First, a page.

JPMorgan Chase officials met their newest employees Friday and began the complicated process of learning what they bought after federal...
JPMorgan Chase officials met their newest employees Friday and began the complicated process of learning what they bought after federal regulators seized Seattle-based Washington Mutual in the nation’s largest bank failure.
The New York bankers said it’s too early to know what the deal means for employees, branches and even WaMu’s headquarters city.
“We bid on it Tuesday night, and the deal closed Thursday,” spokesman Tom Kelly said. “We’ve got a lot of work to do.”
Most Read Business Stories
- Kroger, Albertsons say merger preserves WA stores. History says otherwise
- Something new is coming to Amazon Prime Video — ads, or a $2.99 fee
- Researchers say these Seattle office buildings could be housing instead
- Harrell's 'Space Needle thinking' needs to aim high
- Your iPhone 15 could be free. It might still be a bad deal
The complex road ahead didn’t keep real-estate and banking experts from speculating now.
“There are undoubtedly going to be job cuts,” said Bert Ely, a bank consultant in Alexandria, Va., but “it’s not like the pink slips are going to come immediately.”
JPMorgan also may do some hiring, Ely said, as it expands businesses in which WaMu was not particularly strong, such as commercial lending and wealth management.
The net effect will be job losses, which have become sadly familiar at WaMu in recent years. Its ranks have dwindled from 60,798 employees in late 2005 to about 43,200 workers today, including more than 3,500 people in downtown Seattle.
JPMorgan bought WaMu largely because of its branches, particularly along the West Coast and in Florida. Charlie Scharf, head of retail banking at JPMorgan, said in a conference call Thursday that fewer than 10 percent of the combined branches would close.
Scharf joins JPMorgan’s chief administrative officer, Frank Bisignano, in overseeing WaMu’s transition.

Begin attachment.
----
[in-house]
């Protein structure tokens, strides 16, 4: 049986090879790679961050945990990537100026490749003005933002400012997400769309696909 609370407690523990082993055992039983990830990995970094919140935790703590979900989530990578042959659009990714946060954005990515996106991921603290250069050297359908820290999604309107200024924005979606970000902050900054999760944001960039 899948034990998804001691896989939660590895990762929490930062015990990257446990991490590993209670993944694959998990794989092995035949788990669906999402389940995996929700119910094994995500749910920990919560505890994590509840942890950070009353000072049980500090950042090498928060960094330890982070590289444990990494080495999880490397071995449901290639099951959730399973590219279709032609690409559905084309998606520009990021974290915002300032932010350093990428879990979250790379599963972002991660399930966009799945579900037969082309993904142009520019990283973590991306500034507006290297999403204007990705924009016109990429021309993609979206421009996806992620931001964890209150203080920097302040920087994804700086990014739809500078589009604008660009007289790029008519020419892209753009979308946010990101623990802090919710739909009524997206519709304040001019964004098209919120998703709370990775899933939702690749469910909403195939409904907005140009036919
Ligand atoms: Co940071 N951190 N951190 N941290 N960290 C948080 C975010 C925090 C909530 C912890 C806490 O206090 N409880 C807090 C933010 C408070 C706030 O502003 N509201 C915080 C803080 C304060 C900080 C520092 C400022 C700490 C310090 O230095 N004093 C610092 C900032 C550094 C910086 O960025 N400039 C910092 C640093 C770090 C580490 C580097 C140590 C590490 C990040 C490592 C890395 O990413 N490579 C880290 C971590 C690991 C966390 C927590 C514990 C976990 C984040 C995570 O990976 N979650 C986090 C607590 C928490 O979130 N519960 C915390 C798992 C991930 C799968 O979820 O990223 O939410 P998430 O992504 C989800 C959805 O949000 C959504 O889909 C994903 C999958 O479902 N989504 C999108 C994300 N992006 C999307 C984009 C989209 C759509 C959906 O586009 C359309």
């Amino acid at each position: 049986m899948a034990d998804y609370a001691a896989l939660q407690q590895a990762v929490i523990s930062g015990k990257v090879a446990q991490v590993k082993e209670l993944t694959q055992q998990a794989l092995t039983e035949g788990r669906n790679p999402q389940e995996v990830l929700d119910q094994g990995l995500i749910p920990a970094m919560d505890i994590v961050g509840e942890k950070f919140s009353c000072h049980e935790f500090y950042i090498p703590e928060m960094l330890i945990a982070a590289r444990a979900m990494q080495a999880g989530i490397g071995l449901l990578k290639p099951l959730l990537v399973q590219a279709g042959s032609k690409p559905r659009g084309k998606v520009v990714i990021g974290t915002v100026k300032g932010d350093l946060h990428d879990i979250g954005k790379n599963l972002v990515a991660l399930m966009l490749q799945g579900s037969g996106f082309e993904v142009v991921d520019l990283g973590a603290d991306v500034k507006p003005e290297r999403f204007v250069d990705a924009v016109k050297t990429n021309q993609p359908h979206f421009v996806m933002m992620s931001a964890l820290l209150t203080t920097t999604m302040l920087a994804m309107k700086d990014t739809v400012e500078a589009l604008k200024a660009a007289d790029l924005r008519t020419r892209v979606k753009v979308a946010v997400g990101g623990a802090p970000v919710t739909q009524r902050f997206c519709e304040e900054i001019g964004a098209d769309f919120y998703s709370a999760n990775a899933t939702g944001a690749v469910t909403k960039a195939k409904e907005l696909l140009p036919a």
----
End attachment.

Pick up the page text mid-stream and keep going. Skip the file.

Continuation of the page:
They were among eight JPMorgan officials in Seattle on Friday to meet employees and get acquainted with the latest addition to the JPMorgan Chase empire.
At the same time, JPMorgan’s credit-card and commercial-banking chiefs were in California, where those operations of WaMu are based.
Branch closures are likely in the few markets where WaMu overlaps with JPMorgan — Houston, Dallas, Phoenix, Denver, Salt Lake City and the New York area — according to John McCune, head of research at SNL Financial in Charlottesville, Va.
The most profitable branches will stay open, whether they came from WaMu or JPMorgan, McCune said. “Generally, it’s some mix of both, and you keep the branches that put you in the best position in the market.”
Seattle office space
WaMu’s demise will further erode the downtown Seattle office market, already starting to suffer the effects of the national economic slide.
Commercial real-estate brokers said WaMu owns or leases about 1.6 million square feet downtown, more than any other company. That’s the equivalent of all the office space in the Columbia Center, Seattle’s tallest building.
JPMorgan acquired WaMu’s headquarters, the 42-story, 900,000-square-foot WaMu Center at Second Avenue and Union Street, completed two years ago.
WaMu also leases about 700,000 square feet in nearby downtown buildings, including the Washington Mutual Tower at 1201 Third Ave., the Newmark Tower and the 1111 Third Avenue Building.
If JPMorgan Chase cuts WaMu corporate staff in Seattle and large amounts of office space are put on the market, that could drive vacancy rates up and lease rates down.
That, in turn, could help persuade developers with new downtown office projects in the pipeline to hold off on construction.
WaMu already was giving back space before its demise. Oscar Oliveira, senior vice president with brokerage Colliers International, said the bank had subleased about 200,000 square feet, and quietly was marketing an additional 350,000.